Breaking intergenerational cycles of pain takes self-examination and self-love.
In “Nobody Knows The Trouble I’ve Seen: The Emotional Lives of Black Women,” author Inger Burnett-Zeigler examines the experience of stress, trauma and unacknowledged emotional suffering Black women have faced for generations, while offering a new way of being strong that includes being comfortable with vulnerability.
Burnett-Zeigler, a licensed clinical psychologist and associate professor in the Department of Psychiatry and Behavioral Sciences at Northwestern University’s Feinberg School of Medicine, weaves into her book personal stories along with those from loved ones and even her clients.
“I saw so many Black women coming into my therapy office that were having these common experiences of chronic stress related to caregiving responsibilities, work, finances and trauma experiences,” Burnett-Zeigler said. “They were weighed down and feeling like they were the only ones going through these difficult experiences because everyone else seemed like they had it all together.”
But Burnett-Zeigler is hopeful. She believes this is an exciting time for mental health in general and for the Black community, specifically.
“COVID created this global stressor where most people have been stressed over the last 18 months,” Burnett-Zeigler said. “When everybody is going through something at the same time, there’s less stigma attached to it.”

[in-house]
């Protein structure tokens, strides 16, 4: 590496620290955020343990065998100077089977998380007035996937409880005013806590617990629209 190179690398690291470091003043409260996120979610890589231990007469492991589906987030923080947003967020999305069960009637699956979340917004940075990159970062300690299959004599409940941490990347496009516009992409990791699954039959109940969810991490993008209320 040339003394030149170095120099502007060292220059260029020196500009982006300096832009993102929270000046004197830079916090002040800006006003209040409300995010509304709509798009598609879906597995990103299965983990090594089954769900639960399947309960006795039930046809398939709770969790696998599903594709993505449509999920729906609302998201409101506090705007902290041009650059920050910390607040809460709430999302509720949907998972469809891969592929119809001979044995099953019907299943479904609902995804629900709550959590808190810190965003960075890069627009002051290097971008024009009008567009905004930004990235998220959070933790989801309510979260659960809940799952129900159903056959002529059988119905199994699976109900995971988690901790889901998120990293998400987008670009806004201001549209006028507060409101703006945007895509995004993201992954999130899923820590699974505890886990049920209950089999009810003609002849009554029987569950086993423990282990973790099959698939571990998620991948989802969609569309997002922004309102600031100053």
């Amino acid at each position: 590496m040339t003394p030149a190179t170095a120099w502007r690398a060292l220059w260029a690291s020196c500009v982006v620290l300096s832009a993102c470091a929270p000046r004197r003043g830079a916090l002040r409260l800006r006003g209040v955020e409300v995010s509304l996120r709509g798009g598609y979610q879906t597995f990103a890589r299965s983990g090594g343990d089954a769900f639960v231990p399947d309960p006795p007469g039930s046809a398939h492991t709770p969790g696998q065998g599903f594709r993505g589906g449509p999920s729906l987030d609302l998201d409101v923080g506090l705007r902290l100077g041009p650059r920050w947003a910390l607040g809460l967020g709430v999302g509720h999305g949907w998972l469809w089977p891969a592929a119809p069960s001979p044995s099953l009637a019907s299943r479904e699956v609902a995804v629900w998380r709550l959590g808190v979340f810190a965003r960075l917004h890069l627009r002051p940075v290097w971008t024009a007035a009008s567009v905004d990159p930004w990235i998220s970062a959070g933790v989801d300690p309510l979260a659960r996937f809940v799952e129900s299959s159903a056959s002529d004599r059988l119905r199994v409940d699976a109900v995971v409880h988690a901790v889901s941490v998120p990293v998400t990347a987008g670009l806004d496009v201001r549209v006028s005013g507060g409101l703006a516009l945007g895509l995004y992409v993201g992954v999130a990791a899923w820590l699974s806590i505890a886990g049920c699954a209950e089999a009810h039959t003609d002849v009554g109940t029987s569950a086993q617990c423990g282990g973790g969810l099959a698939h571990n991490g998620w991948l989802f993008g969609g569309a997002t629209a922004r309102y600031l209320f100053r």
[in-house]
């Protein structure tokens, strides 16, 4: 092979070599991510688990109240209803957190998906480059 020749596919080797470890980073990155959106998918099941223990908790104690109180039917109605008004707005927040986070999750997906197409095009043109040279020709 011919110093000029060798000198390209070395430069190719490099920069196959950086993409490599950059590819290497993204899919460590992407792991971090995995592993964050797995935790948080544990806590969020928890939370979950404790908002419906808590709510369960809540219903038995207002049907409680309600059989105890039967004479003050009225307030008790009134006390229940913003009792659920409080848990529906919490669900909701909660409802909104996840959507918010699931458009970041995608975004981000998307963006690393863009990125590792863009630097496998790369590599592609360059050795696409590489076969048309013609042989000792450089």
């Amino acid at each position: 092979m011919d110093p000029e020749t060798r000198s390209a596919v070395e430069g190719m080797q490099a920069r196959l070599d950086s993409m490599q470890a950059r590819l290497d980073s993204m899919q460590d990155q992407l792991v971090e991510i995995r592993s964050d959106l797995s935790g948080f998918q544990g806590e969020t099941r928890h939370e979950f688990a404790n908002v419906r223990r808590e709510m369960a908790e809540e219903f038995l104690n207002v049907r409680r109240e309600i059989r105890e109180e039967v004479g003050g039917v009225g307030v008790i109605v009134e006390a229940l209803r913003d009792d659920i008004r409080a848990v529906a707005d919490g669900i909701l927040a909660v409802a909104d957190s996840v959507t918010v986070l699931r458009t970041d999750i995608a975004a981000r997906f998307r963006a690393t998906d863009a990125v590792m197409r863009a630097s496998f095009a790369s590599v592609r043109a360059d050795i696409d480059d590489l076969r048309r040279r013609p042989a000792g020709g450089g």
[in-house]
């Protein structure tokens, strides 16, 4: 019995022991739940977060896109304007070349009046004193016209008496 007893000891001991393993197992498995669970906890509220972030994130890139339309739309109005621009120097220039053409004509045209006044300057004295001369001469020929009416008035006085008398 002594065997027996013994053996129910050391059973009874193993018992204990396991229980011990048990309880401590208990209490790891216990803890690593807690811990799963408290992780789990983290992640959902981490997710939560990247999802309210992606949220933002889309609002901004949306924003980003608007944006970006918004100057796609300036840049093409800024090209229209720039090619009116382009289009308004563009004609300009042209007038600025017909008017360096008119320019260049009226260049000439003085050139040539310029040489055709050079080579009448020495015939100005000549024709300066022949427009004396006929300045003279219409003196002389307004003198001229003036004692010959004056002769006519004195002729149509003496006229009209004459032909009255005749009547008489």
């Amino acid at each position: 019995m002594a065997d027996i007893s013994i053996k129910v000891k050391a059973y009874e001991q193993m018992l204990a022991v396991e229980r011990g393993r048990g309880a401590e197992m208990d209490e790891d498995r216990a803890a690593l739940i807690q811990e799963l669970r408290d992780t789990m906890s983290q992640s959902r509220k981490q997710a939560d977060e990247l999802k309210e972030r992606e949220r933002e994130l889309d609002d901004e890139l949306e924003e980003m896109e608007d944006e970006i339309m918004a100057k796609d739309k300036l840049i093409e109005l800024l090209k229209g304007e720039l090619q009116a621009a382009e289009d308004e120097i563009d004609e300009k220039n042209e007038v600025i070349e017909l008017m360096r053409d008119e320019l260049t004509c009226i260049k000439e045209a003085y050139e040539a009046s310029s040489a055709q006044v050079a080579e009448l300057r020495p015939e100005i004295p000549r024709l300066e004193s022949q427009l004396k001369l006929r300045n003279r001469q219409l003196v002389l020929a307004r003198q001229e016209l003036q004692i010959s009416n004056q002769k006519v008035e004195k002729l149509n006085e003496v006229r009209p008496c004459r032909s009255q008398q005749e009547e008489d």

Below, an excerpt from “Nobody Knows The Trouble I’ve Seen.”
Everywhere that we turn, we’re surrounded by beautiful, intelligent, strong Black women. I’m sure that you can name many in your own life. In fact, you’re probably one of them. Today’s strong Black women are grinding at work and climbing professional ladders, at every event, hair laid, nails done, dressed to perfection and nowhere is a trace of trouble to be found. They are sitting next to you at church, volunteering at community events, and at your book or wine club. They are doing whatever they need to do to take care of their children and extended family, with or without the help of a partner. They are working multiple jobs, trying to make it in a system designed to prevent them from getting ahead. Strong Black women are not just the backbone of society, they are its breath and its heartbeat.
The strong Black woman can be seen on big and small screens or one click away on social media. Political leaders like Shirley Chisholm, Auntie Maxine, and Michelle Obama; literary icons like Gwendolyn Brooks, Octavia Butler, and Toni Morrison; athletic champions like Althea Gibson and Serena Williams; dynamic actresses like Cicely Tyson, Angela Bassett, and Regina King; and TV moms like Georgia Evans and Clair Huxtable. Crooners who sang such as Aretha Franklin, Nina Simone, and Mary J. Blige. And, representing business leaders, Ursula M. Burns, Debra Lee, and Mellody Hobson. They are also those in our own families whose names may be lesser known, like my grandmother and mother, my first strong Black women examples; the women who mentor me at work; and, of course, my girlfriends.